Is the Pendulum Swinging the Other Way? Court Finds TCPA Claims Viable Prior to Severance of Government Backed Debt Exemption by Supreme Court
As the Czar reported in late December (here), the plaintiffs’ bar had evened the score (3-3) with two recent decisions finding that the TCPA was constitutional as applied to calls made prior to the Supreme Court’s decision in Barr v. American Ass’n of Political Consultants, 140 S. Ct. 2335 (2020), on July 6, 2020. Unfortunately, plaintiffs have now pulled ahead with yesterday’s decision in Stoutt v. Travis Credit Union, 2021 U.S. Dist. LEXIS 6019 (E.D. Cal. Jan. 12, 2021).
The issue is whether the Supreme Court’s decision in AAPC forecloses federal courts from asserting subject matter jurisdiction over alleged violations of the TCPA committed while the government backed debt exemption was part of the statute (i.e., from November 2015 – July 6, 2020). The Stoutt court recognized that district courts had split on the issue and concluded to follow its California brethren.
While the Stoutt court recognized that the now famous footnote 12 in Justice Kavanaugh’s opinion (stating that AAPC “does not negate liability of parties who made robocalls covered by the robocall restriction”) was dicta, it nonetheless found it persuasive. “By severing and invalidating only the government-debt exception, ‘rather than razing whole statutes or Acts of Congress,’ the Court ensured that the TCPA’s original robocall ban would remain in effect, including as to calls placed between 2015 and 2020.”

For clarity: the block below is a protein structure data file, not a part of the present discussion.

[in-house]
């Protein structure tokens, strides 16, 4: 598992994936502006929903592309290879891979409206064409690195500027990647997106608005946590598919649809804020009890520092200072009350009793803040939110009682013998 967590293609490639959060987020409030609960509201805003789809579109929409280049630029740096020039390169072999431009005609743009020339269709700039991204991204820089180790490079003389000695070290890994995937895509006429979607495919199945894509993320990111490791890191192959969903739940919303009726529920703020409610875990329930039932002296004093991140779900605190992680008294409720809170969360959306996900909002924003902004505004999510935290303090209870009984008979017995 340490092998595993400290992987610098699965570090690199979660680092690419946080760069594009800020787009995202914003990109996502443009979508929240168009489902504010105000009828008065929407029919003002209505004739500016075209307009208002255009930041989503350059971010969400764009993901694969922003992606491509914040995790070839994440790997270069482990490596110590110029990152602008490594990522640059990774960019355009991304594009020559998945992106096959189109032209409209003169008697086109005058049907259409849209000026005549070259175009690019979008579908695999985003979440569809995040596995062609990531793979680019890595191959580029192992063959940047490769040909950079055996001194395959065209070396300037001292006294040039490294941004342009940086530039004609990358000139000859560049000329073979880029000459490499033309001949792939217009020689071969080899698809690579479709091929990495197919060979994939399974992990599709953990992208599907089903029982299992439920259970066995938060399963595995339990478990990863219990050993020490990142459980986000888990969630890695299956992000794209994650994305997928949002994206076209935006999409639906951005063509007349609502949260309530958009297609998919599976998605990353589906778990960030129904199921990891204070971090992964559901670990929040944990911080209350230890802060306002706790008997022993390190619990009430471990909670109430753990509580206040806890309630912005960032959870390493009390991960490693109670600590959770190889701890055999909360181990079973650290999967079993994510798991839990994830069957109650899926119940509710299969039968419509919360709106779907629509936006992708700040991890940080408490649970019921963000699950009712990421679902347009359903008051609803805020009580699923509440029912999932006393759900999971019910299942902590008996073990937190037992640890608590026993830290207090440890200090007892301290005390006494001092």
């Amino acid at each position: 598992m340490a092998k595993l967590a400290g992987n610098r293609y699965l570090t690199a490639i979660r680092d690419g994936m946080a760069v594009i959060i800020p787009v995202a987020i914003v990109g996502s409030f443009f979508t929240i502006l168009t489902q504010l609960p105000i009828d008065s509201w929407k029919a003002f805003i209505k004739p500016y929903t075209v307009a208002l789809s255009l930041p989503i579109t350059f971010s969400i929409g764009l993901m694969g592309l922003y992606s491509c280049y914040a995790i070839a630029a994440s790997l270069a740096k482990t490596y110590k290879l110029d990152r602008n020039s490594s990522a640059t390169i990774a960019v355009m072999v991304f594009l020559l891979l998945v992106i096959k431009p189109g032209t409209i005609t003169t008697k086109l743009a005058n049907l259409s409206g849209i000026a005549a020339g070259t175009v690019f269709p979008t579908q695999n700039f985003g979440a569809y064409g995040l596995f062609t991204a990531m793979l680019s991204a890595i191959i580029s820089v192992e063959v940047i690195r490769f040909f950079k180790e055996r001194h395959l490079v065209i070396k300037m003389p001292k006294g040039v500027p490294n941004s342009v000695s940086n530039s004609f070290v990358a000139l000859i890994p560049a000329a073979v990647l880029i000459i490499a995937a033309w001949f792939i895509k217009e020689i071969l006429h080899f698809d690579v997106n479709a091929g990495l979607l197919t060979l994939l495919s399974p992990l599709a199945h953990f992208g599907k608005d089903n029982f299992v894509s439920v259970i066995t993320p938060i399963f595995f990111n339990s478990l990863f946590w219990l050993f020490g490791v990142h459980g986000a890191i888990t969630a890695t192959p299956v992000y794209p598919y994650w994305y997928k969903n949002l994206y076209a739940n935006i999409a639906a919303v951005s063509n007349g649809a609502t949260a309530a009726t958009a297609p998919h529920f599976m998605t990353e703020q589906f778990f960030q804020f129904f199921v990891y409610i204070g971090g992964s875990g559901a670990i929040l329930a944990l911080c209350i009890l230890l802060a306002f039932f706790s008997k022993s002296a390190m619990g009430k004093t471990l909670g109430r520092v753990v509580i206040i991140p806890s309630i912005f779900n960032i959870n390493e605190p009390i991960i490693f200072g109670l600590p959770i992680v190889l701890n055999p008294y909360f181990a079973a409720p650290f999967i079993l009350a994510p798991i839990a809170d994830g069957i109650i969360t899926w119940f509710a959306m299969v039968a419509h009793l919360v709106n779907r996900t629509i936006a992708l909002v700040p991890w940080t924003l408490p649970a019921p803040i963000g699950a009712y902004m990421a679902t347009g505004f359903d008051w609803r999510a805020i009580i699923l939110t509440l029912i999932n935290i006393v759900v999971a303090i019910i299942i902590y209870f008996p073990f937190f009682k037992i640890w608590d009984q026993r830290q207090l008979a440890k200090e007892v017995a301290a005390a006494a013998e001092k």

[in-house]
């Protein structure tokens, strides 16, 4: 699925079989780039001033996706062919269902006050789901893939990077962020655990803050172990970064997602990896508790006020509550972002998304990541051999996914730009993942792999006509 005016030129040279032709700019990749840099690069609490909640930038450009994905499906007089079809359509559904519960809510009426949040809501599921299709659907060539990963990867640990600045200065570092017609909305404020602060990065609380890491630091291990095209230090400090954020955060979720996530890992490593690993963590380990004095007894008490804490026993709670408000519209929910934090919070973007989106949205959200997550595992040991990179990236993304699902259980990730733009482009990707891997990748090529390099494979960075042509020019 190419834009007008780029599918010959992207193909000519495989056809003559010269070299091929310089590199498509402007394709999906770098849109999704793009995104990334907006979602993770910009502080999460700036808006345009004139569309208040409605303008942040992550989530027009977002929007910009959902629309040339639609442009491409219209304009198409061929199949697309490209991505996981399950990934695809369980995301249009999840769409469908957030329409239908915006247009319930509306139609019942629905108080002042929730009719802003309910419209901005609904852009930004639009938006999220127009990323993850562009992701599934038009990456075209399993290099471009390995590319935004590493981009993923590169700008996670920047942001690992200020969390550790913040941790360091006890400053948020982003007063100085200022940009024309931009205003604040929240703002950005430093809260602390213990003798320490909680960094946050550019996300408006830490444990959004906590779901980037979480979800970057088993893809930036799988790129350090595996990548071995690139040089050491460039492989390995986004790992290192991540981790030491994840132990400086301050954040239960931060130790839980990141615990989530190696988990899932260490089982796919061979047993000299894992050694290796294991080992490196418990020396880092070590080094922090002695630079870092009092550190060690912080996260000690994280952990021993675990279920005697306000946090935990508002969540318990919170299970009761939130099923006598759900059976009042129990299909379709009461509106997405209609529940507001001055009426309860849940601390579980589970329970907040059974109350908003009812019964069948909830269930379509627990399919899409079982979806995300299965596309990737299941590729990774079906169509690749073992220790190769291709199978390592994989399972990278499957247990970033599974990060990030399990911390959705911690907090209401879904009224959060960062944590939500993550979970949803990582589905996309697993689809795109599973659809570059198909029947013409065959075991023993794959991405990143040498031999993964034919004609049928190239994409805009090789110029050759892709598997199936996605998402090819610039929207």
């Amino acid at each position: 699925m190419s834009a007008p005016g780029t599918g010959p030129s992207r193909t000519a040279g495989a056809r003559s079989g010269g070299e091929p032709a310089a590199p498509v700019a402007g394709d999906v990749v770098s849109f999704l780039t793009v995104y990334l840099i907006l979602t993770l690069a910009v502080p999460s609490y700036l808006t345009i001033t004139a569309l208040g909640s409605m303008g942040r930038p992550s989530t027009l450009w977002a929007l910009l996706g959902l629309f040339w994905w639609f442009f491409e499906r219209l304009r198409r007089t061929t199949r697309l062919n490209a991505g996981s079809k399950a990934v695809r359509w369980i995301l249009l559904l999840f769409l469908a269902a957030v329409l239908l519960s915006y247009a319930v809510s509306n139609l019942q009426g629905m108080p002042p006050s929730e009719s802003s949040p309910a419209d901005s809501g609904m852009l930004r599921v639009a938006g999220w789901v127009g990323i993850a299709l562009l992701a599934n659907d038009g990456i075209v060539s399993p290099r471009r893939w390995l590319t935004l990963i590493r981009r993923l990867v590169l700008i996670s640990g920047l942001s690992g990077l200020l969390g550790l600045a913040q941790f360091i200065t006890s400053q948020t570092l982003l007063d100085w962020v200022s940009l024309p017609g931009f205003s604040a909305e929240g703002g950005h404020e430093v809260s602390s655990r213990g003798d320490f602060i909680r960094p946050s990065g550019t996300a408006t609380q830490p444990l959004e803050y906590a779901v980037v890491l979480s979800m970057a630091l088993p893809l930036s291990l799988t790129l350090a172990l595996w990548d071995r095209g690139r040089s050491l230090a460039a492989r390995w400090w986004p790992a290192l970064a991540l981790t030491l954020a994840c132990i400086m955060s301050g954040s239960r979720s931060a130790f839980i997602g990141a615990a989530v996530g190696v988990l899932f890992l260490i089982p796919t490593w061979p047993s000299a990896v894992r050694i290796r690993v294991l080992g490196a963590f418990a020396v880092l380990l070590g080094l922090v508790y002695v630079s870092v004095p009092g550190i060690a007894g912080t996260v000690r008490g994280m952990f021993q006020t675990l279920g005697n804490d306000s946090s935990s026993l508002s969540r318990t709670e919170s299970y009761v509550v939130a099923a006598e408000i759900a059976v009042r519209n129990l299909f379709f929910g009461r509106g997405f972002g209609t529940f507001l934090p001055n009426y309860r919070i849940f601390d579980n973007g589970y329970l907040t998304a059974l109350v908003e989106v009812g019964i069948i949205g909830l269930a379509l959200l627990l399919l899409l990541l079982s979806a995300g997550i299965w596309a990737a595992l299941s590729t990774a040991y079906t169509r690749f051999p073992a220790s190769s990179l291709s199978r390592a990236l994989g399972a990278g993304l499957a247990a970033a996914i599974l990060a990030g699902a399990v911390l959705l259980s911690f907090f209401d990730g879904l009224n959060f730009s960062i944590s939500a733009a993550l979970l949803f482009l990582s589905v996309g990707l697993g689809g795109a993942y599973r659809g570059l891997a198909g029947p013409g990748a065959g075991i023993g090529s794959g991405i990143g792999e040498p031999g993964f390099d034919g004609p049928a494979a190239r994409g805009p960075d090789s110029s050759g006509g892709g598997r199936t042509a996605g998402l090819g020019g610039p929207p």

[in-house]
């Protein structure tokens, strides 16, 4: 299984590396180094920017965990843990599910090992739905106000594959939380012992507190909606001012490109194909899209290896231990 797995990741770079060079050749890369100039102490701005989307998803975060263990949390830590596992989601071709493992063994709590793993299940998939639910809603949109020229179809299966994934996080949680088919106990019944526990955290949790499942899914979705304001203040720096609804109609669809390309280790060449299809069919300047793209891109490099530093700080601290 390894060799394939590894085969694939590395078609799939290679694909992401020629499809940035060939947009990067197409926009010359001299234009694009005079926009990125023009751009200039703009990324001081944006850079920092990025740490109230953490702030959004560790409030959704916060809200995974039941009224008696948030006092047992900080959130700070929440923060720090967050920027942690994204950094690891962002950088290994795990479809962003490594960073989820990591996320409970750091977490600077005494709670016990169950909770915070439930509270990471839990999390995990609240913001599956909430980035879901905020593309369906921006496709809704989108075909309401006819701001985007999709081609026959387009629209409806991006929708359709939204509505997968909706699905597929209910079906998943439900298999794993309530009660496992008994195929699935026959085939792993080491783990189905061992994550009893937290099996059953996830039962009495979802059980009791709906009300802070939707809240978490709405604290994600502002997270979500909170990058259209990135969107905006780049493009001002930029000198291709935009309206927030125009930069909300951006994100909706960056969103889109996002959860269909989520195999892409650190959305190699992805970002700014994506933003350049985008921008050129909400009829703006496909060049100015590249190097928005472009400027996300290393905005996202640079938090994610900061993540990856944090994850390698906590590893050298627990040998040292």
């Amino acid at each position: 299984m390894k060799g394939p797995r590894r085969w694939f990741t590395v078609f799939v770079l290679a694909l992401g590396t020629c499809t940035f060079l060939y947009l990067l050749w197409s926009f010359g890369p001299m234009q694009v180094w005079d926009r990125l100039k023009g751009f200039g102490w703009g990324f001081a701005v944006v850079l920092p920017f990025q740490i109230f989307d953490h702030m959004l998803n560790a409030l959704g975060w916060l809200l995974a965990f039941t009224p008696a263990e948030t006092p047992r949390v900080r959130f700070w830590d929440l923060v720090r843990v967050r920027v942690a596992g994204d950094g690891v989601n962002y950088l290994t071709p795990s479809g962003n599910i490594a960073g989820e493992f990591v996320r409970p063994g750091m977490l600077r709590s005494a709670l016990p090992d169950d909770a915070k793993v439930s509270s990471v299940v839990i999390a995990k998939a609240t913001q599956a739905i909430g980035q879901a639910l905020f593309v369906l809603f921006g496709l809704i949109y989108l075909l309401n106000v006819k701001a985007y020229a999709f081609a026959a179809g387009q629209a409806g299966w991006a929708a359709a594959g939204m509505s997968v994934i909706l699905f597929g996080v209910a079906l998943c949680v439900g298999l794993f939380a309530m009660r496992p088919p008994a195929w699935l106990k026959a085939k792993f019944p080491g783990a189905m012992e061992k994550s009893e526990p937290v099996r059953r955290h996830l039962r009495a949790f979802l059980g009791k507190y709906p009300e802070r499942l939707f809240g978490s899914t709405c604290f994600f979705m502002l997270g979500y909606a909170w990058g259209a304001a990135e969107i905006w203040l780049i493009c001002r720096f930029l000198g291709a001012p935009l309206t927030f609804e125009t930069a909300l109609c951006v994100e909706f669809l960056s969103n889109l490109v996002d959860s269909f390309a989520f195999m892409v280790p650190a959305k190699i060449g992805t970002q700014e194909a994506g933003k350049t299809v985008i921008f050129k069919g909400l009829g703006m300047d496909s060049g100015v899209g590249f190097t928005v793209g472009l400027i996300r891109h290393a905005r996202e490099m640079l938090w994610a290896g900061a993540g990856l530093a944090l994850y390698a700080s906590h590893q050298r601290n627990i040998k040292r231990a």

The Stoutt court rejected Defendant’s reliance on Grayned v. City of Rockford, 408 U.S. 104 (1972) in which the Supreme Court held that a defendant’s conviction under a statute that was later amended by the state legislature had to be vacated because the statute in place at the time had made an impermissible distinction. According to the Stoutt court, Grayned is distinguishable because the Supreme Court did not have the occasion to sever the offending portion of the statute because the state legislature had already amended it. Interestingly, the Stoutt court did not explain why that distinction matters. The Stoutt court also found that defendant had not cited a single case in which a court has determined a statute to be ineffective where the statute suffered a finite period of constitutional infirmity bookended by periods of validity.
If you are on the defense side, do not fear. Courts are only beginning to grapple with this issue. We will likely see many more decisions in the coming months addressing this question.